I hate to see University of Chicago economists building explanations of the crisis that make the private economy seem very fragile.  The genius of Friedman and Schwartz’s Monetary History was that it showed the private economy is actually pretty robust, as long as the Fed keeps NGDP from falling.  What’s DeLong’s sarcastic remark?  Something like; “Where oh where is the old Chicago School?”  And keep in mind that on 90% of economics issues I agree with Cochrane and disagree with DeLong.  But conservatives need to come to grips with aggregate demand.  The failure to do so opens the door to much greater evils—like a national debt that is headed toward 80% of GDP.

[Oh wait, I forgot.  All the liberal bloggers are now saying conservatives don’t care about the national debt.  They are evil nihilists who want the country to fail.  And what makes this argument so persuasive is that conservative politicians actually don’t have any answers.  But I’m not a politician.  So I can advocate the Singapore system without fear of losing an election.]

Part 3:  Robin Hanson has a nice post on “uppity China.”

Part 4.  For one brief shining moment

It looked like the BOJ might actually be willing to stop the deflation:

THE situation has “completely changed,” says an ebullient Keisuke Tsumura, an elected official in the newish government’s Cabinet Office. The Bank of Japan (BoJ) “has redefined its understanding of price stability. Some market participants now regard it as de facto inflation-targeting.”

That would be something to get excited about. Since the start of Japan’s deflationary era in 1999, the BoJ has stoutly resisted calls to set an inflation target against which it can be judged””and by which it can be embarrassed if it misses. Its inflation objective is defined in the loosest terms, as a rate between zero and 2%, with no time-frame to achieve it and no penalty for failure.

But in November Naoto Kan, who has since become Japan’s finance minister, made what aides proudly call his “deflation declaration”, urging the BoJ to redouble its efforts to combat falling prices. Days later the BoJ offered ¥10 trillion ($112 billion) of virtually interest-free liquidity to the banking system to fight deflation. A few weeks after that it indicated it would not tolerate an inflation rate at or below zero. Was it setting a more explicit goal? Mr Kan and his aides clearly hoped so.

But it was all too good to be true:

The markets at first joined the celebratory mood. Foreign investors have long shunned Japanese stocks, but they sensed the possibility of a big rally if the BoJ stepped up its provision of liquidity, weakening the yen and boosting the earnings of exporters. As the yen came off its highs, investors piled into shares (see chart). But since then the yen has rebounded with barely a squeak from the BoJ. After its board met on January 26th, the bank made it clear it still sees consumer prices, excluding fresh food, falling until the end of the 2011 fiscal year (albeit at a slightly slower pace than it had predicted three months ago). Its growth projections were left largely unchanged.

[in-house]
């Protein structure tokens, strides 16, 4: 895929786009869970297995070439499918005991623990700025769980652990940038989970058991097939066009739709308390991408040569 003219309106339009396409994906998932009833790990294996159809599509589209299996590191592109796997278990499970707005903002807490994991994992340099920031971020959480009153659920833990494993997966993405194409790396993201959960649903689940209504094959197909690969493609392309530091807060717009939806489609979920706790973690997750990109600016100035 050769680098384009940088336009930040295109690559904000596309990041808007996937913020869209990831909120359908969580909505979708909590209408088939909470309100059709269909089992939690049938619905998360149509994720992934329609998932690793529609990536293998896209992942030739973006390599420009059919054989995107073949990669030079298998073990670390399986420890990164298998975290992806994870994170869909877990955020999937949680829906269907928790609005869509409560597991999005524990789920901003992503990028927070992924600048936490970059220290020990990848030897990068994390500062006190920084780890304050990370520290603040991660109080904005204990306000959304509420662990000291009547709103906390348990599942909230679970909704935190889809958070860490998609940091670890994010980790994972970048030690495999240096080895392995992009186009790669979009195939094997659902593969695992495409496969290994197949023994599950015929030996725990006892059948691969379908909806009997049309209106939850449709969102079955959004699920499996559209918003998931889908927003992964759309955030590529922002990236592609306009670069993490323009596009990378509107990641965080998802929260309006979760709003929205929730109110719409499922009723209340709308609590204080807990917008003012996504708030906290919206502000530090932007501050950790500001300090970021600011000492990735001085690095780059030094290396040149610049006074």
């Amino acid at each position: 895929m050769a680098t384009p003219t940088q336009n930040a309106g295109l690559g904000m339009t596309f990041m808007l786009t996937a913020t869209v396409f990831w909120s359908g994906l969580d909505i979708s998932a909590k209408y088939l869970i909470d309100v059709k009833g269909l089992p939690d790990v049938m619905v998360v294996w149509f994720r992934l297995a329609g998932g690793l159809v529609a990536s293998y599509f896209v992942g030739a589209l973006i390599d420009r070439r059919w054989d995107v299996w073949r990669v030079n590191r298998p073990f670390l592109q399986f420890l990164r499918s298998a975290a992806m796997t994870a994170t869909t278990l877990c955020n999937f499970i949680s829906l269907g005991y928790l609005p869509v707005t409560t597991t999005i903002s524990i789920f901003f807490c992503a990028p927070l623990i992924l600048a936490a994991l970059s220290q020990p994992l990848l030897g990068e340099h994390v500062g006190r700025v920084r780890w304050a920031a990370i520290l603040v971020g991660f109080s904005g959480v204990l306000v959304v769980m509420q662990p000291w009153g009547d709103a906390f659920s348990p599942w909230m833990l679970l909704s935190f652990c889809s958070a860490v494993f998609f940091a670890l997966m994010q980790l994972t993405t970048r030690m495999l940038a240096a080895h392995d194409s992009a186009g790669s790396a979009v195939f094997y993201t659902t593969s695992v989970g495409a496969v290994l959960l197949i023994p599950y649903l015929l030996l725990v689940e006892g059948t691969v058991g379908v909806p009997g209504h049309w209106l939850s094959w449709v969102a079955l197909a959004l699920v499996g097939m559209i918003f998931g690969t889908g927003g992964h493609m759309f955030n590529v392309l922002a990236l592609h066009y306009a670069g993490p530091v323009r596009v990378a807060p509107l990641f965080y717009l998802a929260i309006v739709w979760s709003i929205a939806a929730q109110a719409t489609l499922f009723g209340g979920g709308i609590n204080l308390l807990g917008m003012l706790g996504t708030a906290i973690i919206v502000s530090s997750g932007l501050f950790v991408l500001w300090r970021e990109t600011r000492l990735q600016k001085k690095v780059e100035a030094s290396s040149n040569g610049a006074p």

Couldn’t the BOJ have given the Japanese people just a tiny taste of punch before taking away the punch bowl?  The GDP deflator is now about 15% below 1994 levels.  Back in 2007 the yen was 120 to the dollar, and I don’t recall any American complaints about the exchange rate; the focus was all on China.  Now the yen is 90 to the dollar.  Please . . . just one sip?

Part 5.  Looking for money in all the wrong places

Daniel Gross disproves the EMH at Davos.  I know I am going to be accused of being humorless and pedantic, but I just want to make sure that people realize the $100 bill on the sidewalk is a joke.  What the EMH actually says is that if you look at any given piece of sidewalk; don’t expect to find a $100 dollar bill lying there.  People do occasionally overhear takeover rumors on the NYC subway.  And once and a while people do find $100 bills on the sidewalk.

HT:  Alex Tabarrok

Part 6.  When you want moral indignation, call in Christopher Hitchens

No one does it better:

Here are the two most shattering facts about North Korea. First, when viewed by satellite photography at night, it is an area of unrelieved darkness. Barely a scintilla of light is visible even in the capital city. (See this famous photograph.) Second, a North Korean is on average six inches shorter than a South Korean. You may care to imagine how much surplus value has been wrung out of such a slave, and for how long, in order to feed and sustain the militarized crime family that completely owns both the country and its people.

But this is what proves Myers right. Unlike previous racist dictatorships, the North Korean one has actually succeeded in producing a sort of new species. Starving and stunted dwarves, living in the dark, kept in perpetual ignorance and fear, brainwashed into the hatred of others, regimented and coerced and inculcated with a death cult: This horror show is in our future, and is so ghastly that our own darling leaders dare not face it and can only peep through their fingers at what is coming.

George Orwell would have liked Hitchens.

Part 7.  Man bites dog

Obama wants to ax moon mission, privatize space travel.  Republicans favor big government bureaucracy status quo.

Part 8.  Colin Marshall has no psychic power

This is from a discussion of the work of documentarian Errol Morris: